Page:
With the sun (hopefully) shining and your picnic packed, fishing on the River Spey or Dee is an idyllic past-time to while away a summer afternoon. You can fish on estates including Alvie and Dalraddy, Atholl, Invercauld and Rothiemurchus.
Away from the crowds (and midges)
Autumn in the Cairngorms sees less tourists and, often, reduced rates. Not only that, but the colder, windier weather means goodbye to midges as well as the fact, often, we get treated to a late, warm ‘Indian summer’. All this, combined with all the reasons below, makes Autumn a brilliant time to visit the National Park.
Taking beautiful photos
In Autumn, the Cairngorms basks in a beautiful orangey, gold glow that is stunning to see and extremely satisfying to capture on camera. Photographers often say this is their favourite time in the Park.
Drawing the Autumn colours
Artists locally also often say Autumn is their preferred time to paint/draw the landscape and wildlife.
Hear/See the Stag Rut
Autumn is the time of the red deer stag rut; when a stag fights other males to win over the females. This is a truly unique experience to witness/hear, with the stags making a roaring noise which is like nothing else you will ever hear and will always remember!
The rut can be heard from miles away but the best thing to do, if you have your heart set on experiencing it, is to hire a wildlife guide or join a ranger-led walk (check out our online calendar of events – companies like Wild Alba Tours will take you). A favourite place to catch a sighting is Glen Muick, near Ballater.
Autumn also sees the restaurants and shops stocked with sumptuous local produce. The harvest reaps beautiful fruit and game is bountiful. Mushroom picking is a popular activity, too, in September (though make sure you know what you are picking!).
Restaurants and shops that pride themselves on using local produce include the Rothiemurchus Farm Shop, Andersons Restaurant in Boat of Garten, and the Fife Arms in Braemar. For a full list of local delicacies, see this list.
Winter warming whisky
A terrific indoor winter activity is visiting a whisky distillery, which is sure to give you a lovely warm feeling inside while its cold outside! If you like to pair your whisky with chocolate, head for Dalwinnie Distillery. Or, if you’re more a fan of gin, take a tour of Caorunn or Persie. Alternatively, if beer is more your tipple, take a tour of Cairngorm Brewery in Aviemore. For a full list of breweries and distilleries in the Cairngorms, see this listing.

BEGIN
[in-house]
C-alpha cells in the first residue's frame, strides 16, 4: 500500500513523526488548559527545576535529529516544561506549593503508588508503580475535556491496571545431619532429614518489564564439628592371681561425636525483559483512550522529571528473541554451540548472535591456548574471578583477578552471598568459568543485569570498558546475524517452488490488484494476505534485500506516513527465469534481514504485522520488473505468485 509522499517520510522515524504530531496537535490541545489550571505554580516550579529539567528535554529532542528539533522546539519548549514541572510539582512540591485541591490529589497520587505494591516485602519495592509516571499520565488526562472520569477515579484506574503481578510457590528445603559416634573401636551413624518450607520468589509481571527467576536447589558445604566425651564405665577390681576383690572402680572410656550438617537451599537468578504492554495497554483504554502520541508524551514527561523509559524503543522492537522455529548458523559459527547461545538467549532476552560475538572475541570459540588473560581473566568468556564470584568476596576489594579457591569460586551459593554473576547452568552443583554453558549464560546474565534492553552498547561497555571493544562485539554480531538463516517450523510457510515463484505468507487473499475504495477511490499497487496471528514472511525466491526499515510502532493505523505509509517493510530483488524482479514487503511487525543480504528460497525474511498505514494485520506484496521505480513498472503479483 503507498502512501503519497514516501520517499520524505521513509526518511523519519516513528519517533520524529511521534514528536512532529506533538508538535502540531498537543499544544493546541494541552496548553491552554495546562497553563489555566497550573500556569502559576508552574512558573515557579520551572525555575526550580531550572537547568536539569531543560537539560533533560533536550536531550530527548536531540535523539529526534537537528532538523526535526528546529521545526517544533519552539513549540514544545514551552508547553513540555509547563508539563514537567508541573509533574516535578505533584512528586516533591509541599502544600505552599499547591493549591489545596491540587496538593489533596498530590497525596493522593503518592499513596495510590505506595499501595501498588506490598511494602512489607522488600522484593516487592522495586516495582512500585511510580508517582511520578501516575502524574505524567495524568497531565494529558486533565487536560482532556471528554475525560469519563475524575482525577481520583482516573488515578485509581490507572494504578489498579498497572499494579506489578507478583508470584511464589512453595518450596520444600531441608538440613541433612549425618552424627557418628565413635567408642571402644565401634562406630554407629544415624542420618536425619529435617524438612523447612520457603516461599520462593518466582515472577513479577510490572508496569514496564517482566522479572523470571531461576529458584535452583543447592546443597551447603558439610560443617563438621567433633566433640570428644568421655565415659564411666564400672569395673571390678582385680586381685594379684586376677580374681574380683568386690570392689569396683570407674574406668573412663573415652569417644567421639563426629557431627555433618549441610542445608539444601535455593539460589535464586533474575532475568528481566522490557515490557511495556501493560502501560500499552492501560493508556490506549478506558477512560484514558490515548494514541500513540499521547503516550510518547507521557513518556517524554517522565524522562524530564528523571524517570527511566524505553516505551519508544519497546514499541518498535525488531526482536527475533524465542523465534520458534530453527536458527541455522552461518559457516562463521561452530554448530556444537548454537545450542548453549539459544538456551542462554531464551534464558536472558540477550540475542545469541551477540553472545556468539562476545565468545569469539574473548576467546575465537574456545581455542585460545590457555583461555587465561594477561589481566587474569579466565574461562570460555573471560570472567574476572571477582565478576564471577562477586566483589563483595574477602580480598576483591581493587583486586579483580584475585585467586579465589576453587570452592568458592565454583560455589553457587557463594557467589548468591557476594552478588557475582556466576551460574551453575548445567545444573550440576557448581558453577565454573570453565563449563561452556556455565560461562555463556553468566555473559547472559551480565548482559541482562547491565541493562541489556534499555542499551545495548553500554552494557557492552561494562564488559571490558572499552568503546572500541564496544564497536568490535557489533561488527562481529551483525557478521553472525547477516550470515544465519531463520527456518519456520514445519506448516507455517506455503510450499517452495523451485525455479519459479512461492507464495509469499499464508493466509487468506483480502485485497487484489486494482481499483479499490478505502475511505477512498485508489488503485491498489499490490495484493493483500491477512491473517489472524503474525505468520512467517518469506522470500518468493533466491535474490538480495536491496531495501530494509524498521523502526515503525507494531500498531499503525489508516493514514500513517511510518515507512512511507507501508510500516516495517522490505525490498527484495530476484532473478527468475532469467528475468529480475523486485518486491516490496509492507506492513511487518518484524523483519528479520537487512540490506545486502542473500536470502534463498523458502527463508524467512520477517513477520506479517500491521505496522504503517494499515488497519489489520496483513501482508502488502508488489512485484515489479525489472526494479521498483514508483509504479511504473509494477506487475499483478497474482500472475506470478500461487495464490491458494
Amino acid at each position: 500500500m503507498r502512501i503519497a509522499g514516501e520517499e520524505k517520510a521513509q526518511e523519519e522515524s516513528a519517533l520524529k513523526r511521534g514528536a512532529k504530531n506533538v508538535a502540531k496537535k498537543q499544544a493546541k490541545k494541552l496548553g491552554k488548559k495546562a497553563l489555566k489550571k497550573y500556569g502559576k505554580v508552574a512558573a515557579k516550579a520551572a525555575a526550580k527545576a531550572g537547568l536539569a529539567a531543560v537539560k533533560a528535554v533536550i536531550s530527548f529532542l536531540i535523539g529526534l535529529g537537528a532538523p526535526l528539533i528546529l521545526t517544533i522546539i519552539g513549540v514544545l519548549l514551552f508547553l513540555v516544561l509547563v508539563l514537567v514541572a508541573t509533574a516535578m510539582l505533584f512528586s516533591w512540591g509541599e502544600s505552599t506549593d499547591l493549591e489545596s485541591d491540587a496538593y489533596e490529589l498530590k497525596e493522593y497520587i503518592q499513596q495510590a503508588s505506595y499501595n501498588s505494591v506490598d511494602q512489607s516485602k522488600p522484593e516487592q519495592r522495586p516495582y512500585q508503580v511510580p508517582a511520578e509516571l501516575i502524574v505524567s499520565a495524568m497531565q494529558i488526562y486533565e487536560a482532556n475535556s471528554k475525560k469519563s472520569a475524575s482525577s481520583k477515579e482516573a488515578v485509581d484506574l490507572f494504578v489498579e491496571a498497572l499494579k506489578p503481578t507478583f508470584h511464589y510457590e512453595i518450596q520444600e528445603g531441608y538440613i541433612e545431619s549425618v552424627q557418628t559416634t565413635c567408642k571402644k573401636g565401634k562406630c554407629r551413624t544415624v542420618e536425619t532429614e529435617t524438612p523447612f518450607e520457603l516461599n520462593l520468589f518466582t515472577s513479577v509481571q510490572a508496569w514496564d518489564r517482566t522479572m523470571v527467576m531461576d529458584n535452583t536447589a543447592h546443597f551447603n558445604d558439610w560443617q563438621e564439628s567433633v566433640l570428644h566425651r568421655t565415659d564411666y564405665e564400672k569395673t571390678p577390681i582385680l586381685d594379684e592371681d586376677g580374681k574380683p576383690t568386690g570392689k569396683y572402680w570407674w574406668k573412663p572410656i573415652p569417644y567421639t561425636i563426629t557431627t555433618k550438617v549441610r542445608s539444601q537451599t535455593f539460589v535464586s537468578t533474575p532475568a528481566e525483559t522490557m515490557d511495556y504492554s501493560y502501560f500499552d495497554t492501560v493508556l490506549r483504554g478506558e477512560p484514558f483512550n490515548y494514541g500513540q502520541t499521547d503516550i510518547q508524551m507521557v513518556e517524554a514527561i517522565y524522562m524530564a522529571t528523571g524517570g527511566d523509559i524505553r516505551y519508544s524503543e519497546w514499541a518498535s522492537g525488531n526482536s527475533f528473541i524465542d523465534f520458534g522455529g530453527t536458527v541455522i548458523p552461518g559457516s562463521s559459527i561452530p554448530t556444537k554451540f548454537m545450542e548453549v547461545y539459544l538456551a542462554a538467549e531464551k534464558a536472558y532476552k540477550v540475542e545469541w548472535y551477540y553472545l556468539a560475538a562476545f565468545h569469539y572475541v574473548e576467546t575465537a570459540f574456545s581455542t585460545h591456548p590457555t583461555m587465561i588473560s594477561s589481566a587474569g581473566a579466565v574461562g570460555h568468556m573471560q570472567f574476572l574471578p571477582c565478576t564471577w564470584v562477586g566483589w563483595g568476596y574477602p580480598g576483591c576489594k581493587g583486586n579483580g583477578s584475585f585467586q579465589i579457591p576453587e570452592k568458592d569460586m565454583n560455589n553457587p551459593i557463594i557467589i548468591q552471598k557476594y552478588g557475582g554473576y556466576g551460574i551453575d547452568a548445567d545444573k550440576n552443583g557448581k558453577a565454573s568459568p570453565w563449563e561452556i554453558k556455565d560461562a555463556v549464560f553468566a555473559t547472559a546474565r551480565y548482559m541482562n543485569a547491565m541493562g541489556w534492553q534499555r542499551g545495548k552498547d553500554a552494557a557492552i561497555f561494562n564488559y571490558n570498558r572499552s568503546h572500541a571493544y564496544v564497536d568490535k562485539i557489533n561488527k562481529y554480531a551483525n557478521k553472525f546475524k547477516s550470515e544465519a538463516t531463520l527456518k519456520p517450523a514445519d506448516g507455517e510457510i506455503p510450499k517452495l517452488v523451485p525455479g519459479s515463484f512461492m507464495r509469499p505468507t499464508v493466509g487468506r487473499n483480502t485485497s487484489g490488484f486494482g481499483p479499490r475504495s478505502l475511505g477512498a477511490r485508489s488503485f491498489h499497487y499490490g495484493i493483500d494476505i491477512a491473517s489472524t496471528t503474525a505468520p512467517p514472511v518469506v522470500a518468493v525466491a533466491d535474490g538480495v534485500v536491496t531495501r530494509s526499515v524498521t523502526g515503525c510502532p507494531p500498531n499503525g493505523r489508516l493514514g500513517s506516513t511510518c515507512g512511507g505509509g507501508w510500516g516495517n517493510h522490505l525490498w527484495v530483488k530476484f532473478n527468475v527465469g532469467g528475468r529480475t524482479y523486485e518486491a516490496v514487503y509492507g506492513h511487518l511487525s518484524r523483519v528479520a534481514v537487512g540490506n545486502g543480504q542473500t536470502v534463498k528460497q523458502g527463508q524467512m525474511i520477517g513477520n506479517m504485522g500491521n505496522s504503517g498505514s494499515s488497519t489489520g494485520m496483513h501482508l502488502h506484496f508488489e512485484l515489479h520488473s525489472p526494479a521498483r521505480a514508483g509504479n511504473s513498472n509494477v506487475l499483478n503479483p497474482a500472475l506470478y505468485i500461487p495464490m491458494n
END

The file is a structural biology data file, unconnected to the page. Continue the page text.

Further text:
Take the Strathspey Railway
Taking the steam train as it chugs through frost-glazed, wintry landscapes is one of the best ways to take in the view. Couple this experience with the railway’s ‘mince pie’ special journeys to add a festive twist.
Earn your cake
Everyone knows that cake and hot chocolate are essential to warm you up after a bracing winter walk or bike ride. Winter is the perfect time to have your cake and eat it, without feeling guilty! And the Cairngorms has many wonderful places in which you can do this. For a full list of cafes, see this listing here.
Cosying up in front of a log fire
Another essential winter activity after you have been out in the Cairngorms playground is to snuggle up in front of a roaring fire with a good book or, perhaps, a good Scotch whisky – or both! For the best ways to cosy up, see this blog. There are plenty of fabulous cosy cottages to rent in the area, as well as pubs and hotels renowned for their warm fire-powered welcomes. See this blog on the best cosy cottages to stay in.
The Cairngorms National Park boasts 3 of Scotland’s 5 ski resorts: Cairngorm Mountain, The Lecht and Glenshee. So, wherever you are staying, you won’t be far from snowsports if the snow makes an appearance.
If you visit the Cairngorms before Christmas and are looking for presents for loved ones, you’ll find a large range of different shops from big chains and stores, such as Spey Valley Shopping Centre, to small independent stores selling locally-made gifts. As well as the main shopping hub in Aviemore, there are also lots of markets that take place in November and December all over the Park (check the listings for details).